£1bn-turnover Screwfix is to provide a model for Kingfisher businesses in a five-year transformation plan that aims to put customers needs first, both online and offline.
As a result, B&Q and Screwfix owner the Kingfisher Group said today that it expects to see annual profits rise by £500m.
The transformation plan will focus on reorganising the business to operate as one company, with one offer and one supply chain organisations. Until it has developed that unified customer offer it will expand only in a limited way, focusing on the Screwfix trade counter business, which saw sales grow by 26% in the last financial year to £1bn. Screwfix outlets will grow from 457 today to 600, including in Germany.
Screwfix is an Elite retailer in the latest IRUK Top500 research, and this week Kingfisher said that it would take Screwfix ‘best in class’ capability across the business. A new unified IT platform, piloted first at B&Q Ireland, will include core ecommerce functionality, with new search, checkout and mobile interfaces, as well as click and collect fulfilled from the store. Screwfix Germany is also expanding, with nine outlets now open, and a further nine set to open this year.
“We believe there is a significant opportunity to grow digital engagement with our customers and substantially increase sales with a seamless and stronger omnichannel offer,” said Kingfisher in its full-year statement. “The home improvement industry today lags behind other sectors in digital sales penetration, with best in class retail today achieving only around 5% online sales. This reflects the complexity of home improvement projects and generally low levels of both customer knowledge and frequency of purchase. However, for the companies that have invested in digital capability, sales and digital penetration are growing quickly.”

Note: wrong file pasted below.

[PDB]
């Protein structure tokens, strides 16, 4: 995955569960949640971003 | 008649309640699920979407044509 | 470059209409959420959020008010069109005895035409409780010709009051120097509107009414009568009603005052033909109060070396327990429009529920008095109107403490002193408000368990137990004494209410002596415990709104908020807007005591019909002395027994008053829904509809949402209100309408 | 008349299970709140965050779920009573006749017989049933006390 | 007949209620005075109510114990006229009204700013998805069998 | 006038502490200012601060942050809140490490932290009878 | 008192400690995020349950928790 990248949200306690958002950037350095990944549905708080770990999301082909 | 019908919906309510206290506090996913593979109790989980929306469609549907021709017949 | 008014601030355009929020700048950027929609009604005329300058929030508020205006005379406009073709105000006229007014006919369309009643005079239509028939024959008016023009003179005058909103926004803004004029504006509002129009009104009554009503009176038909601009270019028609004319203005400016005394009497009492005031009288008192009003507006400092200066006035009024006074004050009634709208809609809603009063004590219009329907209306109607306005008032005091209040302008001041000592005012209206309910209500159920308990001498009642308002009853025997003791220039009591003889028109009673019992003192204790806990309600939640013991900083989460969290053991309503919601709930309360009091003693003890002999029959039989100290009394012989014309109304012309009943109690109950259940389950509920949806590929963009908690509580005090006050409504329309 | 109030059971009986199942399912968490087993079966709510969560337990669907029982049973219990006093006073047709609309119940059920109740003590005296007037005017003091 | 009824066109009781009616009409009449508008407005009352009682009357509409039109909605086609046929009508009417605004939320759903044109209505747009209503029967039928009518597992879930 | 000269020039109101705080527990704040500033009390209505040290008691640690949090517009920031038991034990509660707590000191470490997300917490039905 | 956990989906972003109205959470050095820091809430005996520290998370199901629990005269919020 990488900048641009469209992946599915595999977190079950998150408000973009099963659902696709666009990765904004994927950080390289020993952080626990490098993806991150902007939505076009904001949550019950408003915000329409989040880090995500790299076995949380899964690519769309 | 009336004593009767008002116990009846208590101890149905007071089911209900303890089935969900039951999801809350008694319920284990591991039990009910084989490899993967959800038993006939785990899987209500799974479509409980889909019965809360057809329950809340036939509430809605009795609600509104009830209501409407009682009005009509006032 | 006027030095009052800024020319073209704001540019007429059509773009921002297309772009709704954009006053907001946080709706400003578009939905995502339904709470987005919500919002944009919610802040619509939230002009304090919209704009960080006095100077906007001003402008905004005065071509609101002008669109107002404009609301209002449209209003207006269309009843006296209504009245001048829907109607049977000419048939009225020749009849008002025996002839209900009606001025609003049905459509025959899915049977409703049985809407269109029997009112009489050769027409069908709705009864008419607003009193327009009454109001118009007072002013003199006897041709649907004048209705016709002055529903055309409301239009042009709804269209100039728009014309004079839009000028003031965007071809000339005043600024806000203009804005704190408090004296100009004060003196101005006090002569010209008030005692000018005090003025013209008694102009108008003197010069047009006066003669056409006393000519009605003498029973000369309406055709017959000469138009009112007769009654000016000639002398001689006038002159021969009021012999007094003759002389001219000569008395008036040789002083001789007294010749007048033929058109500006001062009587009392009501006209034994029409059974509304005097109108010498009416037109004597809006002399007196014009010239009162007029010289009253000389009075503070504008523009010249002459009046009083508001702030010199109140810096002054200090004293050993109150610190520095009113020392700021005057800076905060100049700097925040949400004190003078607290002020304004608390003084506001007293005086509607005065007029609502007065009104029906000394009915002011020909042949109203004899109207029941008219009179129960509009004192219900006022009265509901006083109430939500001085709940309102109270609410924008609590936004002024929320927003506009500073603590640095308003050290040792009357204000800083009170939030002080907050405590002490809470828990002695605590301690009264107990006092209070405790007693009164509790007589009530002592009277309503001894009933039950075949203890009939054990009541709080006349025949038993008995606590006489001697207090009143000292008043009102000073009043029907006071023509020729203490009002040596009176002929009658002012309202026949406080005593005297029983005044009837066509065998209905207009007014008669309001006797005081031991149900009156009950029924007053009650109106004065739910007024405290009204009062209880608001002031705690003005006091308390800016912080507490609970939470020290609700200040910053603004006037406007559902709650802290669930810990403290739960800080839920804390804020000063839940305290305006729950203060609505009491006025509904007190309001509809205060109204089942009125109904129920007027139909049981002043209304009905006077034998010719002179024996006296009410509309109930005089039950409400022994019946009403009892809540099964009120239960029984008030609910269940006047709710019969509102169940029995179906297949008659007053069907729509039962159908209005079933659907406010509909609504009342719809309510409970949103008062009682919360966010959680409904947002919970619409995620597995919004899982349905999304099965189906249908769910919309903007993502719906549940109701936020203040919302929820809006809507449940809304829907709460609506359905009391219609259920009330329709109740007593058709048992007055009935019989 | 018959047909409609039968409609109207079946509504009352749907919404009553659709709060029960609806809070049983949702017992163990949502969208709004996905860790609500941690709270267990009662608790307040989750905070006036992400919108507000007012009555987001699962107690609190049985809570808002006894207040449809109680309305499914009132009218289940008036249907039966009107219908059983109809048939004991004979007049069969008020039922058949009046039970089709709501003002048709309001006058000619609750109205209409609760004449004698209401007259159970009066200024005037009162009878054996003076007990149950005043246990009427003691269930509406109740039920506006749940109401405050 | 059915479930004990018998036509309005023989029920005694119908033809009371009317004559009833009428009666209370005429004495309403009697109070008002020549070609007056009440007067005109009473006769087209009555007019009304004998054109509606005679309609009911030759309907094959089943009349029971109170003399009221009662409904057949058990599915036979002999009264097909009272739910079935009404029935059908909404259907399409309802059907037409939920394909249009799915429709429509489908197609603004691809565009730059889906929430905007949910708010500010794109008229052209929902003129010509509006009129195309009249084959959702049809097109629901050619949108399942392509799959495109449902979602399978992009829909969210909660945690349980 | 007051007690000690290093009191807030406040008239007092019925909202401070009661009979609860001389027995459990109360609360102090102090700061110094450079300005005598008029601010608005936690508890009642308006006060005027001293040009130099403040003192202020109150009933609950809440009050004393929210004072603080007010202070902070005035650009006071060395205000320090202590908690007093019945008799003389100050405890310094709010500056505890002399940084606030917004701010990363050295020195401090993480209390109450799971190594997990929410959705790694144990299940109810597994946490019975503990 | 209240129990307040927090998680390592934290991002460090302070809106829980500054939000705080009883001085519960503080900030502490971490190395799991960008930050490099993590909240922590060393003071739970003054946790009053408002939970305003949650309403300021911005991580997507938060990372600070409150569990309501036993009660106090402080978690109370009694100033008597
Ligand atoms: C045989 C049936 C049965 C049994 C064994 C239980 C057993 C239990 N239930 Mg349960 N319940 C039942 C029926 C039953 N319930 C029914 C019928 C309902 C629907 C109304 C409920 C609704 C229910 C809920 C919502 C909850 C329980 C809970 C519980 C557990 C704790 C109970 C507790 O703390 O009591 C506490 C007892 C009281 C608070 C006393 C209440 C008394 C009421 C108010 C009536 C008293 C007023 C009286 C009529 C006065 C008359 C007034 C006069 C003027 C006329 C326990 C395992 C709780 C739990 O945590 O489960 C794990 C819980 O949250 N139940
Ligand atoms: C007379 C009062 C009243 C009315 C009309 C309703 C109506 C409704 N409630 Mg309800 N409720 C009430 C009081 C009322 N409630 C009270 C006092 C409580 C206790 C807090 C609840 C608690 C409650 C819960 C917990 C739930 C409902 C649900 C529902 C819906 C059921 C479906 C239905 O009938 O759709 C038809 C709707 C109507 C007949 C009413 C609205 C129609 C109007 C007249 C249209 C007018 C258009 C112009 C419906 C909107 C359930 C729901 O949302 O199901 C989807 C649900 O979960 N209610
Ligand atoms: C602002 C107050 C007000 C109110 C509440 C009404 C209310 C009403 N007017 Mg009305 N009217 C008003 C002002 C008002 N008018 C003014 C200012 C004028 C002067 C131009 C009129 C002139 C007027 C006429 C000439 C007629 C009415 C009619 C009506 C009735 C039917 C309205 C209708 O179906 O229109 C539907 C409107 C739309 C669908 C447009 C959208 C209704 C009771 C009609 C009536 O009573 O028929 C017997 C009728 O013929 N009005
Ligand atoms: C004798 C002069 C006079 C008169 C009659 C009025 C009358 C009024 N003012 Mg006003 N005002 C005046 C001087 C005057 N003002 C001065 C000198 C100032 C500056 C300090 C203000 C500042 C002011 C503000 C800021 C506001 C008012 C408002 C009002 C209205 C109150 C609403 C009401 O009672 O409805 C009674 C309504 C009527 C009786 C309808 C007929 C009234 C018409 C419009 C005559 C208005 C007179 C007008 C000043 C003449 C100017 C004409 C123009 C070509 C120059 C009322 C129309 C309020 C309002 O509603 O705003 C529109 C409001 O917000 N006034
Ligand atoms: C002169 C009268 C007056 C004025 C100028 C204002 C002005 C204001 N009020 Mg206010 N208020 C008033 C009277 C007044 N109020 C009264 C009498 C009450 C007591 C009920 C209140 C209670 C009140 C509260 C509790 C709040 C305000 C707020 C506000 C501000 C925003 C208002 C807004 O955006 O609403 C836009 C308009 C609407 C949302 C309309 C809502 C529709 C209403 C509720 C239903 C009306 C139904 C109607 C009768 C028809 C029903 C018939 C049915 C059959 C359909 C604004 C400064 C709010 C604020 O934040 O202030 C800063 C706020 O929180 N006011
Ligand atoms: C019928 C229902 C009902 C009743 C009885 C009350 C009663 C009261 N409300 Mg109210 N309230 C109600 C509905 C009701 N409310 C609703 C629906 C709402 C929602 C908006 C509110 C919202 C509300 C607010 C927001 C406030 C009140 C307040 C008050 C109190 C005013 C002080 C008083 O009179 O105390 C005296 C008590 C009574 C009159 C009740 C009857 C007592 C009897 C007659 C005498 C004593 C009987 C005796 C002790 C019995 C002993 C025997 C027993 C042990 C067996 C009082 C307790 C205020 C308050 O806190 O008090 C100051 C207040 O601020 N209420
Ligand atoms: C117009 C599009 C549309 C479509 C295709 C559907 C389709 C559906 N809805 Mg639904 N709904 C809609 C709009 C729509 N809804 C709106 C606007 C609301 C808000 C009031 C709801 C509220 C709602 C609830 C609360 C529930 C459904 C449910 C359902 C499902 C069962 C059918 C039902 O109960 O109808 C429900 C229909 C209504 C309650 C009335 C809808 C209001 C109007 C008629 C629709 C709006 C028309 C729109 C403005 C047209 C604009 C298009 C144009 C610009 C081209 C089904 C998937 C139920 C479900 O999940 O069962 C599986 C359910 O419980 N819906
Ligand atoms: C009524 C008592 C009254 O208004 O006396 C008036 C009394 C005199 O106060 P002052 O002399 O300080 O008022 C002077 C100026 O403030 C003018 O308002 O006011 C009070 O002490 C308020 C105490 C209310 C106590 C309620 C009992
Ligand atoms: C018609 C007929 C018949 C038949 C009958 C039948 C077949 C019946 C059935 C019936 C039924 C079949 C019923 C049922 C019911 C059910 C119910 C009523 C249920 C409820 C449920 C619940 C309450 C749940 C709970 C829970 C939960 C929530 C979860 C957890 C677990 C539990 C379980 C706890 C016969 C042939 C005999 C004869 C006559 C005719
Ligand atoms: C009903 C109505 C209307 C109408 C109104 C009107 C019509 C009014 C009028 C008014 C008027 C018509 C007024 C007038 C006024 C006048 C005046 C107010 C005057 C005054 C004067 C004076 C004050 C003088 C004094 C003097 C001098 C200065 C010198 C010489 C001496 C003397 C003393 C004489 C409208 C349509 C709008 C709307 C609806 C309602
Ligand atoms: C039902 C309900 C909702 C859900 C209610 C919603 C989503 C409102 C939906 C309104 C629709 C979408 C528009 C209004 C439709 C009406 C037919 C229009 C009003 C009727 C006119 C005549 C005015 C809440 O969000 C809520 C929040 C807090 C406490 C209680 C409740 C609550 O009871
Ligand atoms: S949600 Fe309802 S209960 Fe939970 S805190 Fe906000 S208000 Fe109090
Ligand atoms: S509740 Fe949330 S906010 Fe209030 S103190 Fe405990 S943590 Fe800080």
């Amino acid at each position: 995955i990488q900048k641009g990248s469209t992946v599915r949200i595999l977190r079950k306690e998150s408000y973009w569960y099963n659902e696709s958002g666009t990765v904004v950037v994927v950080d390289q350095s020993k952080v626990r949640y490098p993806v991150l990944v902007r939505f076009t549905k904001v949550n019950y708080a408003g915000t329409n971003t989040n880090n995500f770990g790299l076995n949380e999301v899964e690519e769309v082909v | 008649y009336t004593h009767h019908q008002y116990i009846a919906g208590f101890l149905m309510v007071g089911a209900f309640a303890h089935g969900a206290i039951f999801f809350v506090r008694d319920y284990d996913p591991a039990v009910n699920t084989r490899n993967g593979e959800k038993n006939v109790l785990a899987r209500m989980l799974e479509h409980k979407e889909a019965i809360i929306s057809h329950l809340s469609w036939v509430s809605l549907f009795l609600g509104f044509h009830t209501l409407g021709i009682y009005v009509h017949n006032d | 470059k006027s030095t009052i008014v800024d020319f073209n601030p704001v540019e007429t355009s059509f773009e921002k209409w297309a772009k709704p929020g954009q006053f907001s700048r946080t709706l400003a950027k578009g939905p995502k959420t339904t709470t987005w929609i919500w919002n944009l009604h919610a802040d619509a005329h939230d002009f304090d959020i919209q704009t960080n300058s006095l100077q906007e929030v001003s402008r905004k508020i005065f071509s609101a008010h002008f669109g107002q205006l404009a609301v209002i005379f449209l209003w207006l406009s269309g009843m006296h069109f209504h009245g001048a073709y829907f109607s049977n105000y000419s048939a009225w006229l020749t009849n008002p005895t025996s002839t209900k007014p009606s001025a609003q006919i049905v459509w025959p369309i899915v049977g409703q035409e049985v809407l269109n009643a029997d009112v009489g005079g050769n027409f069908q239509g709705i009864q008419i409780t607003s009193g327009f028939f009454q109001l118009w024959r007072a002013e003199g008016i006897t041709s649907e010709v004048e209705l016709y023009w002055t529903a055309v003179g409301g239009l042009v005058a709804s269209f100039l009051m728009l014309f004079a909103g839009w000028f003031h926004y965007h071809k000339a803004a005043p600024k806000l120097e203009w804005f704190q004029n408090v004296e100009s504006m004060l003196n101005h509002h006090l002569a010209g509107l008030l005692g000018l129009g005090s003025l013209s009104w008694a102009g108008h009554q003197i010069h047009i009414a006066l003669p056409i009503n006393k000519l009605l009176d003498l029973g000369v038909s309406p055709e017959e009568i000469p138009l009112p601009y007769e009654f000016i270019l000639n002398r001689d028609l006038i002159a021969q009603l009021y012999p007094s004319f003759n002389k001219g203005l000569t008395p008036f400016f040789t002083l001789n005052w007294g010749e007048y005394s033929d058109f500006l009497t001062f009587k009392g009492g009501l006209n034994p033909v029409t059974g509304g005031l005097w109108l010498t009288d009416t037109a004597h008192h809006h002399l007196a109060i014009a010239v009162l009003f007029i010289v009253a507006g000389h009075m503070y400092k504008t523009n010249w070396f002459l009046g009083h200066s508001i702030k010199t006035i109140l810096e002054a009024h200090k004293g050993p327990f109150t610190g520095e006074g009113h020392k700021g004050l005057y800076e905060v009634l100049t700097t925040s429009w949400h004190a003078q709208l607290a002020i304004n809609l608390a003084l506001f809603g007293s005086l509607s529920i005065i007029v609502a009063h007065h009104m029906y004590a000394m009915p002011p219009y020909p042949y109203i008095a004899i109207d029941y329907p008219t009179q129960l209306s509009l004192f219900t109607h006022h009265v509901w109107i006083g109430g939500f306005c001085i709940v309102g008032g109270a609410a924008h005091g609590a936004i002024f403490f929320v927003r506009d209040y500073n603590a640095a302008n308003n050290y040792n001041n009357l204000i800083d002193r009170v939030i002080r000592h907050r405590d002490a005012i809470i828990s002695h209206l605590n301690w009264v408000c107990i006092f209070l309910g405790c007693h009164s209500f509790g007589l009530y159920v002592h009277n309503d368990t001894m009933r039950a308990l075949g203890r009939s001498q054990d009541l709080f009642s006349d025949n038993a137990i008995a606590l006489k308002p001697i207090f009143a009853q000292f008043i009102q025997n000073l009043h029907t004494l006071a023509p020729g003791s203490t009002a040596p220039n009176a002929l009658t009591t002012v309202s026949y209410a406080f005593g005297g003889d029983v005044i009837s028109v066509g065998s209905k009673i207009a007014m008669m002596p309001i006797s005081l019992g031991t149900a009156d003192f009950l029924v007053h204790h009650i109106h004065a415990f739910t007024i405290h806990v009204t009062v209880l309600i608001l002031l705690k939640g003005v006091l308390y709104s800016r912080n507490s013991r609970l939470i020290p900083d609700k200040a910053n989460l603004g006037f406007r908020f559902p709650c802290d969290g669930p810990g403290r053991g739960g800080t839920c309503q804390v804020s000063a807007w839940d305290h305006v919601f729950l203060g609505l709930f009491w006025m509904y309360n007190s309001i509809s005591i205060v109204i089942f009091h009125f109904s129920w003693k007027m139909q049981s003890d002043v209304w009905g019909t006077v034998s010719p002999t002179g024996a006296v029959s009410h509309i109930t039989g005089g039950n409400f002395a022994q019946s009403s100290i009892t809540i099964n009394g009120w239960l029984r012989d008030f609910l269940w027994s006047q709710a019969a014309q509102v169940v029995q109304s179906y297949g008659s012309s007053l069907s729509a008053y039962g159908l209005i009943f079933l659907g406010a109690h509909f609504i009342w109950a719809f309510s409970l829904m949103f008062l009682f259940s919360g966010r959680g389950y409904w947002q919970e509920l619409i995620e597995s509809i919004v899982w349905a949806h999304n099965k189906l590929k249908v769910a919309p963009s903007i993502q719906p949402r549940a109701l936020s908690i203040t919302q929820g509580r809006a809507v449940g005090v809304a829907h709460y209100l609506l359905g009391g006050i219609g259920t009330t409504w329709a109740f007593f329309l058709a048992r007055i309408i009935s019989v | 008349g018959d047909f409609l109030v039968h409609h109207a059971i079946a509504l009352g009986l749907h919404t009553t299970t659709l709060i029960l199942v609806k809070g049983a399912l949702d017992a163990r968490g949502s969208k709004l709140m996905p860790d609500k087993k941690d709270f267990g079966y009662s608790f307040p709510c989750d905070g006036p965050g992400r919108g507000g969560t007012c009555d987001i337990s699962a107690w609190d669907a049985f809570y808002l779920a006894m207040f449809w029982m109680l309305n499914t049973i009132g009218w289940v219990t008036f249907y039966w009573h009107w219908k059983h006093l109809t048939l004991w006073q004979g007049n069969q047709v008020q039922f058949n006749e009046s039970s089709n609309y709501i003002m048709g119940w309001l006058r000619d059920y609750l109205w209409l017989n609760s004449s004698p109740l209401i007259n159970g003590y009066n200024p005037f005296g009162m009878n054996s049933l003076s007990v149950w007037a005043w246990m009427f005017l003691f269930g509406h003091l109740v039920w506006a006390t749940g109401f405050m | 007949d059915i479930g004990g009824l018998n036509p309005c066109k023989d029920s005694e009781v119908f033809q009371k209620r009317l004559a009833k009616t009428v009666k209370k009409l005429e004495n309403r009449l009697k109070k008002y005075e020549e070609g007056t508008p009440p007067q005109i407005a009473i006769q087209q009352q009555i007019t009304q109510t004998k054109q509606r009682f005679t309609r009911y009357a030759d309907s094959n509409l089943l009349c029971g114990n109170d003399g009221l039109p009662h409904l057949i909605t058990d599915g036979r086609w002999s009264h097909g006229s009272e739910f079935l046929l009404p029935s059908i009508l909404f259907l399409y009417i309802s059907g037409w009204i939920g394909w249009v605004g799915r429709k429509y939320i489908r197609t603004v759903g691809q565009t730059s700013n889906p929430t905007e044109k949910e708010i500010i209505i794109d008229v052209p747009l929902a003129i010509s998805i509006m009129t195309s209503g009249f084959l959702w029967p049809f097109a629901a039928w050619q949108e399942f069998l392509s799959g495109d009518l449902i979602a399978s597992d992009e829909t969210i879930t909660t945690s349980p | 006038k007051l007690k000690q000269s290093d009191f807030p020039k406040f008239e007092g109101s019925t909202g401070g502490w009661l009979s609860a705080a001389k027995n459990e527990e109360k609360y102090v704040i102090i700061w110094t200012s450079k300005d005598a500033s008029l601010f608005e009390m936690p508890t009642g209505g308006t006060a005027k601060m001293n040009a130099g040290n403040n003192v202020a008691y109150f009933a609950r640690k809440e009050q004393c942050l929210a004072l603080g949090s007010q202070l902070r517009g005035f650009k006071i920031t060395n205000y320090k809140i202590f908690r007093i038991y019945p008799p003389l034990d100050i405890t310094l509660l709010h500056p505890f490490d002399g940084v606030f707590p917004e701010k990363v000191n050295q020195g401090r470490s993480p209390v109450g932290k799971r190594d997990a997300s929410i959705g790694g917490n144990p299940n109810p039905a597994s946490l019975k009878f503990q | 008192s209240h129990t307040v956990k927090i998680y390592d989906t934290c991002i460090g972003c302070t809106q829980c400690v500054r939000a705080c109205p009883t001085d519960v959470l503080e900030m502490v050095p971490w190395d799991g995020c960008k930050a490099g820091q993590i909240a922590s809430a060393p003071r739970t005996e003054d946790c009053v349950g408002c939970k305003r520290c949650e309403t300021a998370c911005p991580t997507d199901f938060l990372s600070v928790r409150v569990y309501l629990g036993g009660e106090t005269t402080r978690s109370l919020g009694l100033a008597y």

Kingfisher today said its figures for its latest financial year were good for ‘business as usual’, thanks to strong performances in the UK – driven by Screwfix – and in Poland. The group today reported sales of £10.4bn in the year to January 31 2016, down from £10.96bn at the same time last year. Top-line pre-tax profits of £678m stayed flat on last year’s £679m. After one-off costs of £166m, pre-tax profits after exceptional items came in at £512m, 20.5% down from £644m last time.
In the UK, Screwfix sales grew by 26.3% to £1bn. Mobile sales grew by 100% and click and collect sales by 52%. B&Q, meanwhile, grew by 1.1% to £3.8bn. Kingfisher said productivity was benefitting from store friendly deliveries and the introduction of roller checkouts that improve the customer experience. Click, pay and collect is now available on more than 16,700 products, and online sales grew by 29% during the year.
Chief executive Véronique Laury said that its five-year plan would deliver dividends. “By putting customer needs first we will, by the end of that period, deliver a £500 million sustainable annual profit uplift, over and above ‘business as usual’,” she said. “It is an ambitious plan. However based on the solid progress so far, and the competence and enthusiasm of our colleagues, we feel very confident in our ability to deliver.”
The plan also includes closing around 65 surplus B&Q stores in the current financial year.